Obadiah Says to Worship Our God of Humility
“The pride of your heart has deceived you …; You who say in your heart, ‘Who will bring me down to the ground?’ Though you ascend as high as the eagle, and though you set your nest among the stars, from there I will bring you down,” says the Lord.”
—Obadiah 3-4, emphasis added
Obadiah (853-840 B.C.) was a contemporary with Elijah (875-848 B.C.), Micah (865-830 B.C.), and Jehu (855-840 B.C.). As A.M. Hodgkin writes, “Between the Gulf of Akaba and the Dead Sea lies a range of precipitous red sandstone heights, known as
The story of Esau and Jacob is that of twin brothers, sons of Isaac and Rebekah. They were not identical twins; actually, they were opposites (see Genesis 25:24-34). Esau despised his birthright. The man who had the birthright was in contact with God; he was the priest of his family; he was the man who had a covenant from God; the man who had a relationship with God. In effect Esau said, “I would rather have a bowl of soup than have a relationship with God.”
Having seen Esau in the first book of the Old Testament, look now at the last book of the Old Testament and read this strange language: “I have loved you,” says the Lord. “Yet you say, ‘In what way have You loved us?’ Was not Esau Jacob’s brother?” Says the Lord. “Yet Jacob I have loved; But Esau I have hated …” (Malachi 1:2-3a). This is a strange thing for God to say: “I loved Jacob and I hated Esau.” The explanation for that is in the little book of Obadiah where God said to
Christ is the model of humility. James Boice points out, “But there is this to add. It is true that the sin of
The other king was Jesus. He was the King of Kings, One who, according to the flesh, was the natural heir to David’s throne and who, according to His divine nature, was the Supreme King over all the kings of this earth. But He did not look like a king. He stood in humble clothing. He had been rejected. Within hours He was to die a felon’s death. If Jesus had wished, He could have called forth legions of angels who would have vindicated His cause instantly and have swept the usurper Herod from the throne. But Jesus did not want the throne in that way. He did not want the throne until you and I could share it with Him. To make that possible He would die.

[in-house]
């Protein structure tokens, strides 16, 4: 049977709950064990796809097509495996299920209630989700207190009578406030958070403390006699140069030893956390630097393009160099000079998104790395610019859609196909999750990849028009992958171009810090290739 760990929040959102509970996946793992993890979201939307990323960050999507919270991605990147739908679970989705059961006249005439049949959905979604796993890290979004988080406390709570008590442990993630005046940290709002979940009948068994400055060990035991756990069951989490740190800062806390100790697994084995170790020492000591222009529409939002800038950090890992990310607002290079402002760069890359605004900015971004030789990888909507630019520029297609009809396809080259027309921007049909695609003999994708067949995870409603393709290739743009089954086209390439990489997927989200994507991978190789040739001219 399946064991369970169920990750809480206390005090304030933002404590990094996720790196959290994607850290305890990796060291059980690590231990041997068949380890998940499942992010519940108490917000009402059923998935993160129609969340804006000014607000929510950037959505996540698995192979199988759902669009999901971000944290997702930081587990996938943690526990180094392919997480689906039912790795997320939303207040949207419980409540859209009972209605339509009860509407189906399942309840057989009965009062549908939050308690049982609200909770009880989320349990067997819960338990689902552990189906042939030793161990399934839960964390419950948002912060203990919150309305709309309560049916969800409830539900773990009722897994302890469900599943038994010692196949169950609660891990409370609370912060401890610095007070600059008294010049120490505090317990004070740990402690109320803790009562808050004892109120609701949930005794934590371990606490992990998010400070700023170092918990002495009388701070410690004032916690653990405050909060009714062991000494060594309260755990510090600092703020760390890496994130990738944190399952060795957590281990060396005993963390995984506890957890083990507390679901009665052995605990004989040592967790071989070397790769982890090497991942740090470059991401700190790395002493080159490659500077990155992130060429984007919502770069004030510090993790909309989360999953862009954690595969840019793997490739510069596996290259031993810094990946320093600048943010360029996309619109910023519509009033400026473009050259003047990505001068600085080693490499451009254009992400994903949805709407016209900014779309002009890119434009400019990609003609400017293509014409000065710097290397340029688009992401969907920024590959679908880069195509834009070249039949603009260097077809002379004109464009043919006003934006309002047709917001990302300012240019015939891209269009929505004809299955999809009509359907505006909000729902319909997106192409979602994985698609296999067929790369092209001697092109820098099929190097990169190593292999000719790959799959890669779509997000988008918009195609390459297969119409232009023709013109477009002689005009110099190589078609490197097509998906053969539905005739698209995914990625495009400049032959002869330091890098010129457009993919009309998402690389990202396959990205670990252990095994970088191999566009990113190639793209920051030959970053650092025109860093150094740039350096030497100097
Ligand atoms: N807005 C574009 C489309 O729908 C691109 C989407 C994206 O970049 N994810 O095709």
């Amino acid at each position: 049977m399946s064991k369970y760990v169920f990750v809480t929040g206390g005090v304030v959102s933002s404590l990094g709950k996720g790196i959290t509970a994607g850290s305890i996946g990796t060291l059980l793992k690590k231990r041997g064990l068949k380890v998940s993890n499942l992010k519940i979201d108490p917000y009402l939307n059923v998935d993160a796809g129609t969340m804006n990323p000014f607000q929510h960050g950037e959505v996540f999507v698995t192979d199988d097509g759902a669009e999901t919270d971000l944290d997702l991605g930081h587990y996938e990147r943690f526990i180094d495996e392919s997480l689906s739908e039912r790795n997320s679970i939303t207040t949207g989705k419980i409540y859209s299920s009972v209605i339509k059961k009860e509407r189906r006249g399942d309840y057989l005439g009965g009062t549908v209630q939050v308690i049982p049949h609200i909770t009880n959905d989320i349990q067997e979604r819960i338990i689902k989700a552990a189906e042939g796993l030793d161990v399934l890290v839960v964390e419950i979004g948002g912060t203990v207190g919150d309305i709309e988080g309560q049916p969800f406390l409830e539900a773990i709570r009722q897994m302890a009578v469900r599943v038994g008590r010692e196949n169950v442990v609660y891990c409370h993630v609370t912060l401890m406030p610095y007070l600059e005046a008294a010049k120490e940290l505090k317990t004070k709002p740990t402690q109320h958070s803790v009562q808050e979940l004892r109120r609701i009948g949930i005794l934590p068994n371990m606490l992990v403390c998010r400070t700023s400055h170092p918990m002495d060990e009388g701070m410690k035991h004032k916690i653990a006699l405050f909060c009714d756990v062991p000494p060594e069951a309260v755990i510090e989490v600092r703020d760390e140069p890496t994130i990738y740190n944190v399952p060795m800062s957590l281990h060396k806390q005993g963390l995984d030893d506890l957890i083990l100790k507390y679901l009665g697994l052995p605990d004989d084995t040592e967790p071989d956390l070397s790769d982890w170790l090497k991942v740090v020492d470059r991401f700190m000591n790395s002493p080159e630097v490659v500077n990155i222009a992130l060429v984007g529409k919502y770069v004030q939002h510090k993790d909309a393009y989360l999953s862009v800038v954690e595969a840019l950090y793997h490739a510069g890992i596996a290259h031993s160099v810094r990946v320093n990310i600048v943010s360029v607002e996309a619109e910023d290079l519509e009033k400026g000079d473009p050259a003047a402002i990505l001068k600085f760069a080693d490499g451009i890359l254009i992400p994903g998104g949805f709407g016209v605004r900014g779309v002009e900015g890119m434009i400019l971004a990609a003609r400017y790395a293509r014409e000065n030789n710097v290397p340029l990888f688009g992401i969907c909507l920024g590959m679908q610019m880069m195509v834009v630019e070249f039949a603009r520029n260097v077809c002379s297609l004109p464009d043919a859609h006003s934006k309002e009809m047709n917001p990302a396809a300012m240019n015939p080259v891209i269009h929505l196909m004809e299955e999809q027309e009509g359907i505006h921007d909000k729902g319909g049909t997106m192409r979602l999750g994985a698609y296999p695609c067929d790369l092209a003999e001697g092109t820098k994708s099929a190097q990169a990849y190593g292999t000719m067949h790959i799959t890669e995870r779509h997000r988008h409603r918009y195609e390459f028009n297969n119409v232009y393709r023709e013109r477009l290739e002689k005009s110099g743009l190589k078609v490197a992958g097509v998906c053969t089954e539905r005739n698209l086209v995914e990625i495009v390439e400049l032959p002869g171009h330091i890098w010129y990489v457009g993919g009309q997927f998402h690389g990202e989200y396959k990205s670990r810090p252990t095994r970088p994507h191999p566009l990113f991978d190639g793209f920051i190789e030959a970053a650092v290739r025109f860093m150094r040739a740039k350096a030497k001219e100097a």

Herod said, “What does it profit me?” Jesus said, “What can I do that will be the greatest possible benefit to My brethren?” God vindicated Jesus. Jesus went to the cross. He died. But His death was followed by a resurrection, and today He lives to enable those who believe in Him to behave as He did and bring a true, supernatural brotherhood to this world. For his part, Herod went on with his revelry but soon was banished to
This is the choice before us: go Herod’s way or Jesus’ way. We cannot do both. God wants to break us of pride because pride competes with God for control and glory. He therefore offers us actions that promote the growth of humility in our lives. I call these the “Three R’s of Spiritual Growth”:
Refocus: Humble yourselves in the sight of the Lord, and He will lift you up (James 4:10).
Remove: … Denying ungodliness and worldly lusts, we should live soberly, righteously, and godly …, looking for the blessed hope and glorious appearing of our Great God and Savior Jesus Christ, who gave Himself for us, that He might redeem us from every lawless deed and purify for Himself His own special people, zealous for good works (Titus 2:12-14).
Request God’s humility: … Younger people, submit yourselves to your elders. Yes, all of you be submissive to one another, and be clothed with humility, for “God resists the proud, but gives grace to the humble.” Therefore humble yourselves under the mighty hand of God, that He may exalt you in due time (1 Peter 5:5-6).
Pride is the root of all sin, but humility is the root of all virtue. Pride leads to destruction (Proverbs 16:18), but humility brings blessings and honor from the Lord. Which category most represents your life’s present testimony?
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